The first device in the series is the hand training device designed to improve the hand movement performance. Depending on the device handle position, flexion-extension or rotation movements are practiced. During the training session the patient’s forearm is fixed on a special elbow-holder which can be adjusted as for the height.
The resistance controller sets the necessary load, with low resistance during the initial training sessions and further increase in the resistance level.
Two games have been designed to accompany the hand training device function. They are ‘The Bee’ and “Cossacks’.‘The Bee’ game is aimed at hand rotation movement training. This game tells the adventures story of the bee that is collecting honey from flowers at a green meadow. The child controls the bee’s movements at the game field by his/her hand movements. When the bee touches myrtle or a daisy, a drop of honey is added to its pail.
After collecting the full pot of honey the bee proceeds to the next game level. Depending on the game level the bee is to escape toadstools, a bumblebee, or hide from the rain.
To train the flexion-extension hand movements the ‘Cossacks’ game has been designed. While performing the flexion movement of the hand and, thus, operating the game-ship, the game player is to fight the enemy fleet traveling over rocky islands. At the next level the game player is to defeat his/her enemies while racing on the horseback.Screenshot of ‘Cossacks’ game aimed at practicing flexion-extension movements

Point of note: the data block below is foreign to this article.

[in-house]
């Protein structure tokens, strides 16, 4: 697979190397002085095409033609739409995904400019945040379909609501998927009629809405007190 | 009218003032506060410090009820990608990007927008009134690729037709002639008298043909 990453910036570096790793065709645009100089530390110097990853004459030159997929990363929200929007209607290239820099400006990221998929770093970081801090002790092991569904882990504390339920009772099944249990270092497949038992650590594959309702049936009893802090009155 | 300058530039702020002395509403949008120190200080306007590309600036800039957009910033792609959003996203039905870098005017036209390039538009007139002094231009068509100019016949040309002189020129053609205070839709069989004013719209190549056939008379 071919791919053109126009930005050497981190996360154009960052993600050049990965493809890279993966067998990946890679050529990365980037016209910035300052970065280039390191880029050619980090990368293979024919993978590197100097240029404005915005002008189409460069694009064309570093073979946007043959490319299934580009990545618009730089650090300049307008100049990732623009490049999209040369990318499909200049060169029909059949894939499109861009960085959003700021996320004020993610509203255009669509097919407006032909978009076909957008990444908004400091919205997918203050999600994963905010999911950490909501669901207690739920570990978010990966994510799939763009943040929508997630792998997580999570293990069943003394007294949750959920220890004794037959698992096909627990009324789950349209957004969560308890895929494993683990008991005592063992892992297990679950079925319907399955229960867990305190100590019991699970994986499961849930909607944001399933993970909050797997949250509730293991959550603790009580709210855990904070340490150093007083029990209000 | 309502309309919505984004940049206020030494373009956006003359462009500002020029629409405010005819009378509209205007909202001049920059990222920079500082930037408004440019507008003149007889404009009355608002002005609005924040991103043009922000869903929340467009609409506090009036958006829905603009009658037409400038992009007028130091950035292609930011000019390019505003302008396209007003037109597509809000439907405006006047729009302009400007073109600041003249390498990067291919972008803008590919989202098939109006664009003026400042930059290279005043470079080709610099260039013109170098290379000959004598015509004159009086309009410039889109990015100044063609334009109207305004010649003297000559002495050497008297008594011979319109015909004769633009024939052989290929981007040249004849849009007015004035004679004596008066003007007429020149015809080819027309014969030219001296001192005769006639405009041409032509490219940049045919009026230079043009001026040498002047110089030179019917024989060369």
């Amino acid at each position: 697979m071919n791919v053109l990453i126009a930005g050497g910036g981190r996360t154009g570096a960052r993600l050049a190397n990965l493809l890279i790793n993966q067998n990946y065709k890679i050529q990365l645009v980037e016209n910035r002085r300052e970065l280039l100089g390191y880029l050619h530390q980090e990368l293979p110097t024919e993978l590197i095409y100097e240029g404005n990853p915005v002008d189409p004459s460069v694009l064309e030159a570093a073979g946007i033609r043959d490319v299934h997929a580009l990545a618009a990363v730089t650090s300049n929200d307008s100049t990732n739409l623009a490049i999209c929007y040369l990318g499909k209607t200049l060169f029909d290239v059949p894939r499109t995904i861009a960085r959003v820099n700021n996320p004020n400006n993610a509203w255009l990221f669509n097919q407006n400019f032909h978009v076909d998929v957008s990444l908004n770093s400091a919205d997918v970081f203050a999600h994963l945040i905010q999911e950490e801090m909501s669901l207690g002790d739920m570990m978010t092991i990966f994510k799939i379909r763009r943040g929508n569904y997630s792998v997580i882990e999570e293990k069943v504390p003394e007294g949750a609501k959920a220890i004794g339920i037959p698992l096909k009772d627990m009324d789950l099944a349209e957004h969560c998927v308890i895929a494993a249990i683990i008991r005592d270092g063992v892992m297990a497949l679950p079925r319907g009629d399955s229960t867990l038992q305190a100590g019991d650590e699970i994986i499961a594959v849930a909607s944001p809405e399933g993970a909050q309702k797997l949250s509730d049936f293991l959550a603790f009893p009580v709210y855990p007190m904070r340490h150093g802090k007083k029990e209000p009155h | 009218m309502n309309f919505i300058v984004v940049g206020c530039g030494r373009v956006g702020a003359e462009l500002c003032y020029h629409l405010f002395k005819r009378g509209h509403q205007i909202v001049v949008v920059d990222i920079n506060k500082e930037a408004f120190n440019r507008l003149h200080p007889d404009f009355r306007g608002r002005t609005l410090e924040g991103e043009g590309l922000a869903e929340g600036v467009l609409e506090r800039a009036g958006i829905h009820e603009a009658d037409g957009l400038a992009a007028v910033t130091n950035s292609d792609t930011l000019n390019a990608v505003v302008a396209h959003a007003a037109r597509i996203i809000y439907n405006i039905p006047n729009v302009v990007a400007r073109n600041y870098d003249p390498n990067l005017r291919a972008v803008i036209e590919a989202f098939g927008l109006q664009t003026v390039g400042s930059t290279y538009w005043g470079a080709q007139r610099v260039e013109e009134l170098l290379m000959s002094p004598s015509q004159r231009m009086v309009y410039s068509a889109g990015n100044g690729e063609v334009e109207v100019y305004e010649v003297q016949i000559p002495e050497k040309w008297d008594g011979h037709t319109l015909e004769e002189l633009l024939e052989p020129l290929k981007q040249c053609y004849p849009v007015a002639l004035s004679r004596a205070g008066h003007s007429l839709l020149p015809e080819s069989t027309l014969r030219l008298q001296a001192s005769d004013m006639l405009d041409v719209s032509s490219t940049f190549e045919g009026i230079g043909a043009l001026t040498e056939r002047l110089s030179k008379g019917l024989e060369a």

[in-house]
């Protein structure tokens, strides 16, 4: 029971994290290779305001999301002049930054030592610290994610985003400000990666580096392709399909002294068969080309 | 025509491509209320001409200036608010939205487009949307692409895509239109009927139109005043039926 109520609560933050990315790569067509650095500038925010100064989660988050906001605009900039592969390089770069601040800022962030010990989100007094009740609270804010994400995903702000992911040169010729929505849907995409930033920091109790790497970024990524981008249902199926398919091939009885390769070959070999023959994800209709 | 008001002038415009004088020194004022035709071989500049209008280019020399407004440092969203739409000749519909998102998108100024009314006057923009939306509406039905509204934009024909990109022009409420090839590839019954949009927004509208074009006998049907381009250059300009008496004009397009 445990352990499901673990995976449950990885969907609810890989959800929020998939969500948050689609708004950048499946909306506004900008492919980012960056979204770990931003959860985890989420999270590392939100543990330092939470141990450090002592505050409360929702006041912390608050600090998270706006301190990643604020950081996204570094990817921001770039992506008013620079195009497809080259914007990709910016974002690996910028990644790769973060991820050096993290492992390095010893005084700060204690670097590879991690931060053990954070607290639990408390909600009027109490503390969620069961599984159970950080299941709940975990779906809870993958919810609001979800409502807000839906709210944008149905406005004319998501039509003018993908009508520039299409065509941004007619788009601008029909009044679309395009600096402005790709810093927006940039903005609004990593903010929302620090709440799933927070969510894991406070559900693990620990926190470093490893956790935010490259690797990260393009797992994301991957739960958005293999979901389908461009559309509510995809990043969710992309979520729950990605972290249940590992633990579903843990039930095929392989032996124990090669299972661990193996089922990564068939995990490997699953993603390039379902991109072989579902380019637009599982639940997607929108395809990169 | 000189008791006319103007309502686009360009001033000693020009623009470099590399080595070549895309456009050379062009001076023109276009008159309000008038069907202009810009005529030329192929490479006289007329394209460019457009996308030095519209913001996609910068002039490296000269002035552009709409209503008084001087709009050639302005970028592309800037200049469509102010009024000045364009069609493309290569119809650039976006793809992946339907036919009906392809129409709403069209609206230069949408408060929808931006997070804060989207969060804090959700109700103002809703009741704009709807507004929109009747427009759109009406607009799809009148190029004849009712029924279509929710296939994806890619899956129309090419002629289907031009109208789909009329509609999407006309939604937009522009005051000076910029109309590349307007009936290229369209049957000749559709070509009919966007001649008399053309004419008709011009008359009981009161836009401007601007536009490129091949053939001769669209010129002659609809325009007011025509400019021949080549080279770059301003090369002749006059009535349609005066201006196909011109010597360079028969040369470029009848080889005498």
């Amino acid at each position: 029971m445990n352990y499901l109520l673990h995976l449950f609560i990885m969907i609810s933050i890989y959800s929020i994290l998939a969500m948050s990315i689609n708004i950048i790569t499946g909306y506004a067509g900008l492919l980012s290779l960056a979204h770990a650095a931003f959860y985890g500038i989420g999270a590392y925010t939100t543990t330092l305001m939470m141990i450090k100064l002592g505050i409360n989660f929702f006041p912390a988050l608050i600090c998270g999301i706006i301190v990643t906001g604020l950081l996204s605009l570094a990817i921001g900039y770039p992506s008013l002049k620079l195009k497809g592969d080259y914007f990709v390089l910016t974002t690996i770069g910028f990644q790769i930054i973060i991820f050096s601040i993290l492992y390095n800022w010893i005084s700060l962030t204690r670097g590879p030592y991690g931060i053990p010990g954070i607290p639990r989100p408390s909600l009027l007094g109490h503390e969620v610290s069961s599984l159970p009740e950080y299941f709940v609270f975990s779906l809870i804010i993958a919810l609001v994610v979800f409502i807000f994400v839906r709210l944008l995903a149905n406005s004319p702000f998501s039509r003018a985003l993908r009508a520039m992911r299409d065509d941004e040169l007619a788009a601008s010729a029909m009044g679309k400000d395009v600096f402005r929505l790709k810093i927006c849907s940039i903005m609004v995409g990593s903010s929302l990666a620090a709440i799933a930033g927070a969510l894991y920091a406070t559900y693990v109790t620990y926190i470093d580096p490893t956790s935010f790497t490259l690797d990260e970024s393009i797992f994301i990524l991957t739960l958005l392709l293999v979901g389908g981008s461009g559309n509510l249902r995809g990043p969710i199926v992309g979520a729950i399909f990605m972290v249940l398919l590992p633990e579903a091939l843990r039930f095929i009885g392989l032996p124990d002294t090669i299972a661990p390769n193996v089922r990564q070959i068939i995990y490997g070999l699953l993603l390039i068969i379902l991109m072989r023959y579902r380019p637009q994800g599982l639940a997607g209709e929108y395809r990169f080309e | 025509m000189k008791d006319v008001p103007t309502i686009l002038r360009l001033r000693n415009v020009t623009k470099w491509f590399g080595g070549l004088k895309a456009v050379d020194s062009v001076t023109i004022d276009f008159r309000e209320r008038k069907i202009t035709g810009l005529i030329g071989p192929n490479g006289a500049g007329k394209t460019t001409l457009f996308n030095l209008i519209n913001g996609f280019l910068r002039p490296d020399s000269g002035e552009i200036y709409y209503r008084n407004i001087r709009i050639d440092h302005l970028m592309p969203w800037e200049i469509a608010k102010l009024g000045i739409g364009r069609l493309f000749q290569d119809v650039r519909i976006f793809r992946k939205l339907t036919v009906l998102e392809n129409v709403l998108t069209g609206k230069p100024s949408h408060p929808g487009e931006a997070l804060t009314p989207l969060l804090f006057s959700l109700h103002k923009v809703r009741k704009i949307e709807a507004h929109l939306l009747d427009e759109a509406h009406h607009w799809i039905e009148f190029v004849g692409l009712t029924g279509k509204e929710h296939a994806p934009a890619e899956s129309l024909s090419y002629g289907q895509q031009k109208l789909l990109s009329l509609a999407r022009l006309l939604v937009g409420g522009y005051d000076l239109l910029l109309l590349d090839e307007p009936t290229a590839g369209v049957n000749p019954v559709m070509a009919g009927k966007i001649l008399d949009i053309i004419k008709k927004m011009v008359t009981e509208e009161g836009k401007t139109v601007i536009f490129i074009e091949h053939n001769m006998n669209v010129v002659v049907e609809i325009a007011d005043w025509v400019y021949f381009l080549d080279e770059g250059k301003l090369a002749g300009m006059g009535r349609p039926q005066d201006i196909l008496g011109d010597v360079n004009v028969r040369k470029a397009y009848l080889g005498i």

Since every child has her/his motor potential and restrictions, it is necessary to set the game parameters at the starting practice session, i. e., indicate the movement range at which the patient can perform movements. Later the information about the initial game parameters and data about each game session results are saved in the database, and can be used to analyze the practice progress in the future.
To estimate the efficiency of computer game-based devices the International Rehabilitation Clinic staff has conducted preliminary pilot study in the group of 30 children with spastic hemiplegia. The research findings show that the use of hand training device leads to improvement in grasping motor function, increase in active movement range, and development of hand strength.